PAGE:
Yep, that's my pink paring knife. Preparing to sacrifice an apricot on the altar of science. As if there aren't enough seeds in the seed bin at school already, I stopped at the grocery store on the way home, mostly because traffic was horrible, the roads were the pits and I was fish tailing. Pittsburgh, you need more than a couple dozen plows. You need a couple hundred. Borrow them if you have to. Also, you put down way too much salt. Plow more. Salt less. But I digress. #FromwhereitsnowsMUCHMORE
The seed bin* did not have the pit from a stone fruit, so I snagged an apricot, and a lemon. Because there aren't citrus seeds either. Okay, fine, I grabbed the lemon because I want to make a lemon curd, but lemons also happen to have seeds. I happen to
need be able to use the zest and the juice from the lemon; win, win.
*The seed bin has acorns and butternuts. BUTTERNUTS. I have Butternut wood in my dovetail box. Native PA species; very hard to find. Was impressed.
(So... remembered the lemon, forgot the batteries for the camera. Sorry the pictures are a bit blurry - I had to snag shots before the camera shut itself off.)
Also while I was at the store, smug with my apricot and lemon, I tripped over a forced bulb display. Part of the unit written in the science book is about how plants grow and change, and it features tulips. And an oak tree. But if I tried to bring an oak into the class room, I'm pretty sure my co-op would kill me. Unless it was an oak bonsai, but the only specimen I know of is at Phipps, and I think Phipps wants to keep it there.
So tulips. Score. They had tulips. In clumps of three. I know a little about forced bulbs, and that is that they've been duped into thinking it's spring, when it obviously isn't outside (see today's sultry high of 14 degrees Fahrenheit.) My friend Katie knows a thing or two about plants, and fortunately was able to take my frantic on-the-spot cell phone call about how to keep one of the tulips alive - or at the very least, un-bloomed - until I was able to present a lesson to my students sometime next week.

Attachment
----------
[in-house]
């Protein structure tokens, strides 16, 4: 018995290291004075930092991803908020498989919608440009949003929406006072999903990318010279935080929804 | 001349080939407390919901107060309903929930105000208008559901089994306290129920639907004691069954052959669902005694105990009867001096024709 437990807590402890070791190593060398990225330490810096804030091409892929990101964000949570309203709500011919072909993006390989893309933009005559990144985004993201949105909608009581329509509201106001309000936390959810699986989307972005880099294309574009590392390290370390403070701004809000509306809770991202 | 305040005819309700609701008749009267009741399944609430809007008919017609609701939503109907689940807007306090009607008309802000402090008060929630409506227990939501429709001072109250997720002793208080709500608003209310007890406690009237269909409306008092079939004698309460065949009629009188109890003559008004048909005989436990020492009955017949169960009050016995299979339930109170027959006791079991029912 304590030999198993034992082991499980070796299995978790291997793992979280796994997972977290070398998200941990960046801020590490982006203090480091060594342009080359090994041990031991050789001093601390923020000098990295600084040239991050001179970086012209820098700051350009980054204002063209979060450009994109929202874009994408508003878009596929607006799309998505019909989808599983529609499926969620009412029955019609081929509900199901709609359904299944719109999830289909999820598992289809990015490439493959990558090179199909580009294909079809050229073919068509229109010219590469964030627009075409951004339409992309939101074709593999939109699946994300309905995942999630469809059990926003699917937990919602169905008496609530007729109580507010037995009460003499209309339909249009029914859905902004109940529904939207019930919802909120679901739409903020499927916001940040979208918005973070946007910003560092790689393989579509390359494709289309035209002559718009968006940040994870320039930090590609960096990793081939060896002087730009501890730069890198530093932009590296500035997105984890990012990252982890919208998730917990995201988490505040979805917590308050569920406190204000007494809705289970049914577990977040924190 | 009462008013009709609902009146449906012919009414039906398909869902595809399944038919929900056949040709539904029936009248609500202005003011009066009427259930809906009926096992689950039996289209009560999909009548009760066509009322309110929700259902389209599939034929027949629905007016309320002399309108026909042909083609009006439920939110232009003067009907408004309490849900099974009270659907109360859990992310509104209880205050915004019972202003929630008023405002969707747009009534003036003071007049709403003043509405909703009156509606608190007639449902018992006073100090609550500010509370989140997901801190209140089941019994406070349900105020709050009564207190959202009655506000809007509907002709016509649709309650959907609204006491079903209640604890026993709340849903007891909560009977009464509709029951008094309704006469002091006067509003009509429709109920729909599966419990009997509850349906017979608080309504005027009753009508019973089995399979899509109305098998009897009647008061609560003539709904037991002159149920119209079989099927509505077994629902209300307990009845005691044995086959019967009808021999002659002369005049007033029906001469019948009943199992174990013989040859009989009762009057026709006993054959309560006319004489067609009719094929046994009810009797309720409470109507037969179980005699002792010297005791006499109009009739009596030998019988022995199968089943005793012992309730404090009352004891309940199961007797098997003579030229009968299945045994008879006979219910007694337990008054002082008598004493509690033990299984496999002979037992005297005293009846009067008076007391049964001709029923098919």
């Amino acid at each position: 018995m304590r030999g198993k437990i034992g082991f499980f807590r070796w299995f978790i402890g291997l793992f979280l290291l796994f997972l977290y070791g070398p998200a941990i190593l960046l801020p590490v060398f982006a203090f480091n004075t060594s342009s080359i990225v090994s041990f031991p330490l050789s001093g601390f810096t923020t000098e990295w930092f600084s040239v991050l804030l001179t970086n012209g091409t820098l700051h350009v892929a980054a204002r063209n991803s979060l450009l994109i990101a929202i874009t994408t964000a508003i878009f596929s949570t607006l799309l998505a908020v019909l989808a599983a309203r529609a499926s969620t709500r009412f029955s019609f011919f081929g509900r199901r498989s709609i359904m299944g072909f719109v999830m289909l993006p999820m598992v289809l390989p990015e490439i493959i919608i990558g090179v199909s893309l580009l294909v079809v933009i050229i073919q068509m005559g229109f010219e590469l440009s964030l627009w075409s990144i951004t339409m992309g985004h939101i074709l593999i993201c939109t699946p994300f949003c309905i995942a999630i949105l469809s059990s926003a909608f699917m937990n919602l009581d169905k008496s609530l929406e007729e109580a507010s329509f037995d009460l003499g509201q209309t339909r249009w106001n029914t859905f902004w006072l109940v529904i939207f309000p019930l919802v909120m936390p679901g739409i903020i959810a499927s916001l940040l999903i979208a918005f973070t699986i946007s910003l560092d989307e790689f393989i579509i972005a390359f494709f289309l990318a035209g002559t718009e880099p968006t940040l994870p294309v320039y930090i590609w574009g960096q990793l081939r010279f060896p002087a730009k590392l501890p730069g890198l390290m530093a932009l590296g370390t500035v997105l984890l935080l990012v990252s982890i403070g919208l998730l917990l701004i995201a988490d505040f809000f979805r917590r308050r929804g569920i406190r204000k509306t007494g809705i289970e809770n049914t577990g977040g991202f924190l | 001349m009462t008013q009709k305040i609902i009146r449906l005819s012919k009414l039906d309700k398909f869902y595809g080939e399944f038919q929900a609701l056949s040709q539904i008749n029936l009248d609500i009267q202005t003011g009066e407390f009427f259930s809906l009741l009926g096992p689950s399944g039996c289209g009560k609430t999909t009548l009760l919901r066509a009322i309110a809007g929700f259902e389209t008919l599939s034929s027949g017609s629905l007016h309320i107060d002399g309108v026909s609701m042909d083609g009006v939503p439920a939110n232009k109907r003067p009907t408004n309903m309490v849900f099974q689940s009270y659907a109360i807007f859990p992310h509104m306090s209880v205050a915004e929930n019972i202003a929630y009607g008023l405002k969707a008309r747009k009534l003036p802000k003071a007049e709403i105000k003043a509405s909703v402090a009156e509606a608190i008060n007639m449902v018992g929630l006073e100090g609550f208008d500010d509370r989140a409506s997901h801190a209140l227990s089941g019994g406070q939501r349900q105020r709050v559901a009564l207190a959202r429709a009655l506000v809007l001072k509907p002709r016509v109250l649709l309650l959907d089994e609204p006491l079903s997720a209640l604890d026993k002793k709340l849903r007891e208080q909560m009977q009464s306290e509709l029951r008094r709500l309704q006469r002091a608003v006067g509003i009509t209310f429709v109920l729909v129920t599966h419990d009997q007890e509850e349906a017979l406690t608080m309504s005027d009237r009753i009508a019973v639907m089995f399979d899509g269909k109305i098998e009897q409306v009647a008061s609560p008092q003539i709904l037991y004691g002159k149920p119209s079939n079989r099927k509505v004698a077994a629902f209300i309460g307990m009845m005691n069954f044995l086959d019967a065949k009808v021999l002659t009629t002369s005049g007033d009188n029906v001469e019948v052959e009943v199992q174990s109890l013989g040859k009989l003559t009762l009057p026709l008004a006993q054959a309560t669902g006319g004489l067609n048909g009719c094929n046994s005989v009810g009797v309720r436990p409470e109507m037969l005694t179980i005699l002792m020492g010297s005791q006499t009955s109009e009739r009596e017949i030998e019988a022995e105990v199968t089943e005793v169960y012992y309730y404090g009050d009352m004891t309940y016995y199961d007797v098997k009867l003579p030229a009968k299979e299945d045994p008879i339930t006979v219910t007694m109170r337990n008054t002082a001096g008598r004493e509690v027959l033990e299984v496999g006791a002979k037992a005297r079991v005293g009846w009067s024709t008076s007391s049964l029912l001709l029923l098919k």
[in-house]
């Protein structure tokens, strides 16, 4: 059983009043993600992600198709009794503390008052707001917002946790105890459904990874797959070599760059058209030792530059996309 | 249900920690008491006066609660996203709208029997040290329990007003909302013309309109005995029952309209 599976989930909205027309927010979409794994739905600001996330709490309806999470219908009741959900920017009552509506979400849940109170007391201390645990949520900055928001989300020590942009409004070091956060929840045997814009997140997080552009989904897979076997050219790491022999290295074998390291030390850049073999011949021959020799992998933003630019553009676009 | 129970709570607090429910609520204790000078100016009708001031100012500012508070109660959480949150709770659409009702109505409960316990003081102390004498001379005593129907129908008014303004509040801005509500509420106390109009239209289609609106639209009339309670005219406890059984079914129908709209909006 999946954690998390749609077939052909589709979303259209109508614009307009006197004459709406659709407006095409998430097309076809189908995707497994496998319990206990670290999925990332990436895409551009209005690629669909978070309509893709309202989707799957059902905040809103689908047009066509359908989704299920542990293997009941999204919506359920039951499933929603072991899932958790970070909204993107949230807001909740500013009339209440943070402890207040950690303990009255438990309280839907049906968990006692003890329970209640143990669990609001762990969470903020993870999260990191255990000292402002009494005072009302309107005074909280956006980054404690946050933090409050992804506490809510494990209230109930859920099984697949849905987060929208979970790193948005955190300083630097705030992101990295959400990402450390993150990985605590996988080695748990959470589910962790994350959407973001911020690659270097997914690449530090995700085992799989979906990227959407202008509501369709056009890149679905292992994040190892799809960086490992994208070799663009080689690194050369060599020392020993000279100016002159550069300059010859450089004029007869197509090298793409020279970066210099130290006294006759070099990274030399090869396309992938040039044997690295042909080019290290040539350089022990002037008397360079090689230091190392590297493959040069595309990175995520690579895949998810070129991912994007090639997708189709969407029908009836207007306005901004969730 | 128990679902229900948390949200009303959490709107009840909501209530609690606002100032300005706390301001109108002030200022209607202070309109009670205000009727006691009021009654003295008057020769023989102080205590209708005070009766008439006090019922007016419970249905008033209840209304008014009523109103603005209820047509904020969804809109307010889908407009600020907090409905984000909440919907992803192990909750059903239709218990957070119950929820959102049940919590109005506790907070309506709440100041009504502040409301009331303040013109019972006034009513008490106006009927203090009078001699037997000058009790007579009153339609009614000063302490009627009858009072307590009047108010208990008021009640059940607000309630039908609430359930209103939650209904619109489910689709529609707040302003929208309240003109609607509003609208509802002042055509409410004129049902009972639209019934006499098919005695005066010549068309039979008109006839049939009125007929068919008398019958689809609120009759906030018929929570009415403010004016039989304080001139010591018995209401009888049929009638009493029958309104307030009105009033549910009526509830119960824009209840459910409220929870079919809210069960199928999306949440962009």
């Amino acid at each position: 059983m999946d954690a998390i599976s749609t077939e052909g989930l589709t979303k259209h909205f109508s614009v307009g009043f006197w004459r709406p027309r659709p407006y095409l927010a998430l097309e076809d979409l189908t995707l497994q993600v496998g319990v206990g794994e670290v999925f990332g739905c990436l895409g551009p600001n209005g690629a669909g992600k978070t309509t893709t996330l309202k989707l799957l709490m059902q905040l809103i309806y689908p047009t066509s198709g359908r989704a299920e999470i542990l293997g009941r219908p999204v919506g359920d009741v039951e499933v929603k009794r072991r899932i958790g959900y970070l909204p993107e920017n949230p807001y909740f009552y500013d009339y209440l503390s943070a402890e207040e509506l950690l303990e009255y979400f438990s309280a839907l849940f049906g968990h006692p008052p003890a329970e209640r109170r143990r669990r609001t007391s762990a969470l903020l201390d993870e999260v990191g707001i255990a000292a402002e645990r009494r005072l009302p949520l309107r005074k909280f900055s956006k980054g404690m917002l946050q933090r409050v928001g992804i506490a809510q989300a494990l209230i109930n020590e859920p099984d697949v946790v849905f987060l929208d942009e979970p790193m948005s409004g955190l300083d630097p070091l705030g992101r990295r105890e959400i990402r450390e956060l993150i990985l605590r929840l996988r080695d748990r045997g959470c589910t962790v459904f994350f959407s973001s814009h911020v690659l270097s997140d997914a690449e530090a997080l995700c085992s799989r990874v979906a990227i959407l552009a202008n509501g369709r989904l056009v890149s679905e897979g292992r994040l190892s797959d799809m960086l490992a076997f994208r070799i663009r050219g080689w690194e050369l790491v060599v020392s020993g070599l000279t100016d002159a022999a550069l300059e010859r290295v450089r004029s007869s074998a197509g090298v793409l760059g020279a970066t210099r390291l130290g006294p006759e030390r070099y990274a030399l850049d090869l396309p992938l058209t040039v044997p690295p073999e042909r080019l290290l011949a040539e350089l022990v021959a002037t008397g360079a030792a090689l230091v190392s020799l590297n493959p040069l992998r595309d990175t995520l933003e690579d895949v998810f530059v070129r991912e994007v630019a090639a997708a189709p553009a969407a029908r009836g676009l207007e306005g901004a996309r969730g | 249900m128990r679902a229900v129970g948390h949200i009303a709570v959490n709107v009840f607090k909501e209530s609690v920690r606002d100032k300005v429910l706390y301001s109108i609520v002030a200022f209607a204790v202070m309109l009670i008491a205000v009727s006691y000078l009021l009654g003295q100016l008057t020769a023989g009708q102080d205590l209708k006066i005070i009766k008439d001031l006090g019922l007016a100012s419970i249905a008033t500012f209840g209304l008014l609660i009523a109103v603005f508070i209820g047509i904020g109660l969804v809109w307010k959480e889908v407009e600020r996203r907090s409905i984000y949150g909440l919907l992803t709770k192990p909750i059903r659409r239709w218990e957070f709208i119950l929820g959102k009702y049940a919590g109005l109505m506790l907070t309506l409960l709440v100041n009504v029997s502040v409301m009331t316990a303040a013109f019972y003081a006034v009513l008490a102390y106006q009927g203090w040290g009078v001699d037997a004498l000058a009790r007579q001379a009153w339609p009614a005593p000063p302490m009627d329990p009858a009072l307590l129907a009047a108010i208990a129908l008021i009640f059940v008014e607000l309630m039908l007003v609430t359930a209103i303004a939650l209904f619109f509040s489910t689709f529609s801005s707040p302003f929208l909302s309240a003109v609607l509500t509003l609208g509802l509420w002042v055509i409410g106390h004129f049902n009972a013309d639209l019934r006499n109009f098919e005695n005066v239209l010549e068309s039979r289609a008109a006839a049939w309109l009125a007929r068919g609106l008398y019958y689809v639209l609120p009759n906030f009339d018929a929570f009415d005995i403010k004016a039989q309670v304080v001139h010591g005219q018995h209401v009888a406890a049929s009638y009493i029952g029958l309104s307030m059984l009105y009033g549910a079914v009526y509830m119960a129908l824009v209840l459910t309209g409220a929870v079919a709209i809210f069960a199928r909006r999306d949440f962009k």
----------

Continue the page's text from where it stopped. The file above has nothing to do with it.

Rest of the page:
Several hours later... I get home and remove the pathetically root bound tulips out of their four inch plastic pot. Two of the tulips were bigger and were obviously going to produce blossoms sooner than the third. I pulled the roots apart and rather than set one of the bulbs back into the plastic pot and pack it in the dirt from the pot, I put the two large tulips into their own wide mouth mason jars, splitting the dirt between the bottoms of each jar. There was some Spanish moss covering the base of the plants in the original container, so I wrapped a damp paper towel around the top of the bulb to help keep moisture in and put the moss on top. That, by the way, is an ice cube on top of the left plant, because the soil was extremely hydrophobic. The ice cube is going to slowly melt into the hydrophobic soil below, so I don't shock it by dumping a cup of water on it. No one was watering the plants at the store. [hydro = water. phobic = fear. Thus, hydrophobic = afraid of water, effectively]
Glass jars because we're in first grade, and it's all about observation.
The smaller tulip is going to live in the fridge until it's time to dissect it! Katie pick the plant with the smallest growth [check] for this enterprise, and that would survive with out dirt, but to wrap it in a damp paper towel and put it in a cup at the back of the fridge to trick it into thinking that the temperatures had dipped again. She said not to be surprised if the leaves fell off, but this should put the growing on pause until the lesson. The goal is to keep the tulip in the back of the fridge from blooming, which would strip it of its big chunky bulb. I can't do I dissection if I don't have a bulb. Someone suggested garlic if I got desperate, because those are bulbs, but it isn't my classroom. We would reek. I will likely have to dissect before school starts, and keep the bulb in the fridge. Eh. It will still be cool. If I bring the tulips in now, we can watch them bloom, and then I can cut apart the bulb...
Now, as far as the two other tulips are concerned, I might bring them both into class, so that the students can observe how the two different plants are growing. Or I might share one with the other first grade. :)